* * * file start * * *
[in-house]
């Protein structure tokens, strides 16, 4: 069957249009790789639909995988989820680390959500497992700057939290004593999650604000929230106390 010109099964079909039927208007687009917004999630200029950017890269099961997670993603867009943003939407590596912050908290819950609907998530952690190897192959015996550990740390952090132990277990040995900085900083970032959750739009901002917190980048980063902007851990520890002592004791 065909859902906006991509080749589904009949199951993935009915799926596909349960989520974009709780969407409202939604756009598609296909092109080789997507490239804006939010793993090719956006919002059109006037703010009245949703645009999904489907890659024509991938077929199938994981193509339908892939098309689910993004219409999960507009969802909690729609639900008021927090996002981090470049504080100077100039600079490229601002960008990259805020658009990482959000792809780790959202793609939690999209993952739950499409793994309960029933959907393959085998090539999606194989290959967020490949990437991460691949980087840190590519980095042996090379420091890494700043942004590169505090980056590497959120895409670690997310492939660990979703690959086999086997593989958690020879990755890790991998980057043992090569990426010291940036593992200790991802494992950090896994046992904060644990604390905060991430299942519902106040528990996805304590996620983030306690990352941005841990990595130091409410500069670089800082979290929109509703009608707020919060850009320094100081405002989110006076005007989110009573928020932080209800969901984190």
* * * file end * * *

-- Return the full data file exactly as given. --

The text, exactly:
[in-house]
């Protein structure tokens, strides 16, 4: 069957249009790789639909995988989820680390959500497992700057939290004593999650604000929230106390 010109099964079909039927208007687009917004999630200029950017890269099961997670993603867009943003939407590596912050908290819950609907998530952690190897192959015996550990740390952090132990277990040995900085900083970032959750739009901002917190980048980063902007851990520890002592004791 065909859902906006991509080749589904009949199951993935009915799926596909349960989520974009709780969407409202939604756009598609296909092109080789997507490239804006939010793993090719956006919002059109006037703010009245949703645009999904489907890659024509991938077929199938994981193509339908892939098309689910993004219409999960507009969802909690729609639900008021927090996002981090470049504080100077100039600079490229601002960008990259805020658009990482959000792809780790959202793609939690999209993952739950499409793994309960029933959907393959085998090539999606194989290959967020490949990437991460691949980087840190590519980095042996090379420091890494700043942004590169505090980056590497959120895409670690997310492939660990979703690959086999086997593989958690020879990755890790991998980057043992090569990426010291940036593992200790991802494992950090896994046992904060644990604390905060991430299942519902106040528990996805304590996620983030306690990352941005841990990595130091409410500069670089800082979290929109509703009608707020919060850009320094100081405002989110006076005007989110009573928020932080209800969901984190």